You’d want that, don’t you? For most email marketers, getting their list to open their email messages has never been a problem; bringing their list to click on the links within their email messages, however, is a different story. Imagine running a restaurant. During rush hours, you see bajillions of people coming in your establishment to check out your menu. But after giving your menu a quick gander, all they do is leave without ordering a single thing. That is pretty much how email marketers feel when they see email open rates that are more than decent, yet they get very little to no clicks at all from the call-to-action links embedded in their email messages.
Have you ever experienced that yourself? Are you sick and tired of seeing click through rates that are 1% or less? If you answered with a yes, then allow me to share with you 5 proven and tested tips that seasoned marketers use to grow their CTRs.
1. Focus on 1 type of call-to-action per email.
I’m a huge fan of the, “One Page. One Purpose. Period.” principle that Oli Gardner the Co-Founder of Unbounce shared. So much so that I use this same rule even on email messages. If you’re hoping your prospects to click the “Buy Now” button in your email messages, you’d be better off if you don’t ask them to register, or share your message. Doing so can just cause them to be distracted. In other cases, they’d just find your instructions overwhelming which will cause them to ignore it.
* Note – On the subheading above, I’d like to emphasize the word “type”. I didn’t mean for you to add 1 CTA only. I meant for you to add 1 type of CTA per email.
Here’s the difference.
In your email, you can add 3 – 4 call to action buttons asking your readers to register to your new online course. In this scenario, you’ve only added 1 type of CTA (which is for your readers to register to your online course). However, if you’d ask your readers to register, share, and then buy something all in one email message, then you’d have added several types of CTAs.
The reason why I am clearing this up is that I am recommending that you add several CTAs in your email messages, but they should all be of the same type. The number of CTAs you’ll add should depend on the length of your email message.
What my team and I usually do is we add the CTAs on areas where we’ll provided massive value to the readers. That way, should they decide to take action on what we are offering, they can do so in an instant since they don’t have to look for our CTA buttons.
2. Use long text links.
Here’s the thing, I get that others are using image-based buttons to make their CTAs more visible and eye-catching. However, doing so is not without risk. Images can cause your email messages to load slower. Considering how a 1 second delay in page response can result in a 7% reduction in conversions (according to Kissmetrics), I just feel that it isn’t worth the risk.
Besides, there is an alternative that you can use. Of course, I’m talking about using long text links. According to MailChimp’s analysis, inserting links on phrases that are 7 – 10 words long is great for boosting CTRs.
3. Use P.S. sections.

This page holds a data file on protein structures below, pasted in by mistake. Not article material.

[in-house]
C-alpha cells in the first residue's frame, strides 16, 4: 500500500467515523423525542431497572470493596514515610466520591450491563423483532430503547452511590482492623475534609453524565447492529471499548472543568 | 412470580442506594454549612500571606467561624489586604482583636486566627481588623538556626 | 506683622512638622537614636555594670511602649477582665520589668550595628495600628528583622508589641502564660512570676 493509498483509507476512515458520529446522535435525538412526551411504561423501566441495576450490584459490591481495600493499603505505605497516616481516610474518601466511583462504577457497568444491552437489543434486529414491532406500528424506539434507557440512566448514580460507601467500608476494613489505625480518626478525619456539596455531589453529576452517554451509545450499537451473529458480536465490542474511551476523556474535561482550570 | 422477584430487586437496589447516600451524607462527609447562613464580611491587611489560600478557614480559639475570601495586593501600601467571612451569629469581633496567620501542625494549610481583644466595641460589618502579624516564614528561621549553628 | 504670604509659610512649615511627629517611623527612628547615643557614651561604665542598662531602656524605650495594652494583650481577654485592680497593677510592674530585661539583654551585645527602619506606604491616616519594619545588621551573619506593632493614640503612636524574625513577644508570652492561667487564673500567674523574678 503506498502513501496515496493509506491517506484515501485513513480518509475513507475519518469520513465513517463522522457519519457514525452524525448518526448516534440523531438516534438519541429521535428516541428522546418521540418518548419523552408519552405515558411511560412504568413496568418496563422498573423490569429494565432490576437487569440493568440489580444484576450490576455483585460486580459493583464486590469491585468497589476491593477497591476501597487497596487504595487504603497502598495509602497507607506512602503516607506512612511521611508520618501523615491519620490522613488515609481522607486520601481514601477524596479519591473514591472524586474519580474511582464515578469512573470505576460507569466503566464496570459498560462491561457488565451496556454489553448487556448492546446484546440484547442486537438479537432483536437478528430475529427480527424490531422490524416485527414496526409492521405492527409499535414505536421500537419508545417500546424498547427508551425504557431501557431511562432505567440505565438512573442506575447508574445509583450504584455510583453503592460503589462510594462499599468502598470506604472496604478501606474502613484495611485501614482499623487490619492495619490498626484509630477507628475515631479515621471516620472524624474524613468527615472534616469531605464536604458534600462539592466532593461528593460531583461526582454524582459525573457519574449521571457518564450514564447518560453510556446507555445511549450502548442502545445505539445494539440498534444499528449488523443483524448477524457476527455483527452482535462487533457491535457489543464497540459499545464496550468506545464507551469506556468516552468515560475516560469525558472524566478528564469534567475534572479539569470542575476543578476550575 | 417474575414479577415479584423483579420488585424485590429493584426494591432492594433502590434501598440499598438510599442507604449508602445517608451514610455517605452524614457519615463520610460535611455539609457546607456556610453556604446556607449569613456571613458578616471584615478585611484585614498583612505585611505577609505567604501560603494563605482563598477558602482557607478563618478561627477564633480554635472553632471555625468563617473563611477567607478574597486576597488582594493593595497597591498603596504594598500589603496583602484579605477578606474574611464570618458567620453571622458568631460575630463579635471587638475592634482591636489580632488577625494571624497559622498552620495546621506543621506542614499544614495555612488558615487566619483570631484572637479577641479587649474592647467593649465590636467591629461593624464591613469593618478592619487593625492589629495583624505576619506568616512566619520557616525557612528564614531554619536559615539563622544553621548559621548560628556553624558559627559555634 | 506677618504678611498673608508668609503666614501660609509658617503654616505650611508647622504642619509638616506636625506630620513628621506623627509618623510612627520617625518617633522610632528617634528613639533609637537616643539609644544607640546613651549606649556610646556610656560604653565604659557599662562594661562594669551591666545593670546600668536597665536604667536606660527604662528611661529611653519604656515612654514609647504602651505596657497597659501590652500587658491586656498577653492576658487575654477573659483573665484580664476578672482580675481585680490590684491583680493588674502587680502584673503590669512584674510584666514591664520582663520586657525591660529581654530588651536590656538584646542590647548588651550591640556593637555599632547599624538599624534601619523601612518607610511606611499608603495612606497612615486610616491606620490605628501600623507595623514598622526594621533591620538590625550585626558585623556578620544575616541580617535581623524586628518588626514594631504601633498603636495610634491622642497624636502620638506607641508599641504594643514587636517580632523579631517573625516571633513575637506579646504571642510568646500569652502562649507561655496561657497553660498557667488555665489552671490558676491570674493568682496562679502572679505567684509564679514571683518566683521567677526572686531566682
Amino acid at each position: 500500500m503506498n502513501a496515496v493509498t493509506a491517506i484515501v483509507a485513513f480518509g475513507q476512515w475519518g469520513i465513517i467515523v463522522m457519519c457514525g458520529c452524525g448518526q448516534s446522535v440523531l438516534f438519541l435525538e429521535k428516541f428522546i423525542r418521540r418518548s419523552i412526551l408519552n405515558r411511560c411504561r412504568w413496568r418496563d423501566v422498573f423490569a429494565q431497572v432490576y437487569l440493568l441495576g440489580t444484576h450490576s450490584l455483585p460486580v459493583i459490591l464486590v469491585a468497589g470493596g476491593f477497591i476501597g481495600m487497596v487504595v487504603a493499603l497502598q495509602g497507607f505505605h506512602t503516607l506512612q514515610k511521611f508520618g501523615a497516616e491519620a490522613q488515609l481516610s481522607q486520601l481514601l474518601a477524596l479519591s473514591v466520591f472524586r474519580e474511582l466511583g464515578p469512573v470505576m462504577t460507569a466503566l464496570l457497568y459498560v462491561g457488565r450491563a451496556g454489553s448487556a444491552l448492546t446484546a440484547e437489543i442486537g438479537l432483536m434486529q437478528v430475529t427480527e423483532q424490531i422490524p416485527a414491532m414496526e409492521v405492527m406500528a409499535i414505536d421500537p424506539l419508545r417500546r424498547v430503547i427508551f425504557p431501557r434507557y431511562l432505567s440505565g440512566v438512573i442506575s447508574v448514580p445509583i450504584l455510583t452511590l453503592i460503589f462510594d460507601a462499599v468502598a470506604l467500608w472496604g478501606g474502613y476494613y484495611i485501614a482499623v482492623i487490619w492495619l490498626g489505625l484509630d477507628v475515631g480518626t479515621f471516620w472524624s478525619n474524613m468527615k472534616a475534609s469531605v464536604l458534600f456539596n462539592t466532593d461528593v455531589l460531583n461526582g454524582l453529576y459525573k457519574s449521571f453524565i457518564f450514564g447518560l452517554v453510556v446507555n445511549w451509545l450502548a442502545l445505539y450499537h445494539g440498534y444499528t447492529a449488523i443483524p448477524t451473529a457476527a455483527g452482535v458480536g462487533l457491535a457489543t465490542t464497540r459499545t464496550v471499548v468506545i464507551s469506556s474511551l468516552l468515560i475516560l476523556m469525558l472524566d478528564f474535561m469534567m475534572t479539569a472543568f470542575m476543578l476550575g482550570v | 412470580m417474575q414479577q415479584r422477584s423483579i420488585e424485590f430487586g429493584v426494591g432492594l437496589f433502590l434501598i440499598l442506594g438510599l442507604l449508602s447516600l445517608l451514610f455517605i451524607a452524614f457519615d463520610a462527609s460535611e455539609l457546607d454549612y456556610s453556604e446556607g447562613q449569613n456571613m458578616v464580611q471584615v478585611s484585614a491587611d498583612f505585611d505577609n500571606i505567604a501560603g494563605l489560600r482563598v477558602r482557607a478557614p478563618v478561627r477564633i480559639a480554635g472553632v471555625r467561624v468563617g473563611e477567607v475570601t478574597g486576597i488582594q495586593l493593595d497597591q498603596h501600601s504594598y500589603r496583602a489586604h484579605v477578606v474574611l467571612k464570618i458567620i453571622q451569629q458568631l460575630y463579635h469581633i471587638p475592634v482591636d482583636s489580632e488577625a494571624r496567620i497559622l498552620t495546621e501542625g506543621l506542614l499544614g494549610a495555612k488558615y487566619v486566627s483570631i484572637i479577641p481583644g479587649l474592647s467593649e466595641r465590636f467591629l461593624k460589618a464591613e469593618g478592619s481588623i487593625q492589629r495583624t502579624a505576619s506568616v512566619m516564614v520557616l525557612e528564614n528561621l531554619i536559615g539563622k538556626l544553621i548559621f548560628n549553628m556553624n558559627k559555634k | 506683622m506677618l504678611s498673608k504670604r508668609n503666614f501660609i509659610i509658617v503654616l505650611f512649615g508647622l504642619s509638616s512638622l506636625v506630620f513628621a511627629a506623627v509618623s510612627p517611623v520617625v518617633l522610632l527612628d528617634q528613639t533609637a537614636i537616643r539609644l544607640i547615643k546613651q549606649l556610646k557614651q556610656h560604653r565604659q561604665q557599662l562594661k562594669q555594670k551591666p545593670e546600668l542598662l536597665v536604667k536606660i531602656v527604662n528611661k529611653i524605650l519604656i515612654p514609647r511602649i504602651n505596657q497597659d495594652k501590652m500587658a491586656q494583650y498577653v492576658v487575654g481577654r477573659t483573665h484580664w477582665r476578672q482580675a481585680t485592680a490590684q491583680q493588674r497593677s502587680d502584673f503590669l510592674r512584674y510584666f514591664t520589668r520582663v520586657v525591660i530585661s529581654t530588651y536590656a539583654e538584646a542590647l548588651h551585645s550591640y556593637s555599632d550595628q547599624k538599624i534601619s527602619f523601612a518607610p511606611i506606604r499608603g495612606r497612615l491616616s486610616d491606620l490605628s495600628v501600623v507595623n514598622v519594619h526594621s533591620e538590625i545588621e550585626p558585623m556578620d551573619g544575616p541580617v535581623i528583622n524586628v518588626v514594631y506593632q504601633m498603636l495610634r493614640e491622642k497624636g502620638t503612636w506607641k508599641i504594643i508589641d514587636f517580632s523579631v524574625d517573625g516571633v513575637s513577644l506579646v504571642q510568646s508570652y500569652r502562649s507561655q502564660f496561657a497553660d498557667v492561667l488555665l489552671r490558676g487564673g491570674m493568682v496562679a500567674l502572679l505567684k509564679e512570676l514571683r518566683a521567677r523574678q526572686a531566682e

Most marketers view the P.S. sections as just as important as any copy’s opening lines. Whether we’re talking about a blog post, a sales page, or an email message; it’s all the same, the P.S. trick will tend to work wonders for your CTR.
So here’s what you can do… you can add one of your long text links on your P.S. section. That way, it becomes almost impossible for your readers to miss your call-to-action buttons.
4. Use giveaways.
There is a reason why giveaways or freebies work quite well in terms of enticing your audience to take action (in your case, you’re enticing them to click your link).
Robert Cialdini’s Six Key Principles of Influence talks about the principle of reciprocity. According to this principle, people tend to return a favor that’s been given to them. That being said, if you’ll do your readers a favor like giving them freebies, they would want to do something for you in return. Since you’re quite vocal about wanting them to click your link, there’s a good chance that they’ll do that for you since they want to reciprocate the favor that you did them.
5. The power of question marks.
You’ll be amazed at how this one character can work wonders for you in terms of getting your audience’s attention. Not only that, but it also encourages your audience to think, even without you blatantly telling them so.
Here’s the deal with question marks. The thing is, our brains are wired to analyze or think everytime we see that character.
When we see sentences that end with periods, we tend to view them as a dead end, because that’s what periods are supposed to do – end sentences. Because our brains have processed the sentence as a dead end, we tend to easily ignore it.
When we see questions marks, however, our brain’s natural tendencies are to think and analyze. And so, it’ll do just that.
When your readers are in a state of thinking (instead of them going through your entire email message without REALLY digesting your ideas), they’ll be able to absorb the ideas that you are conveying in your message. Of course, since your ideas are aligned to influencing your readers to click your link, the chances of them doing so drastically increases.
Have you been running successful email marketing campaigns? What strategies / techniques have you been using to help you get better CTRs?
Please share your ideas in the comments section below.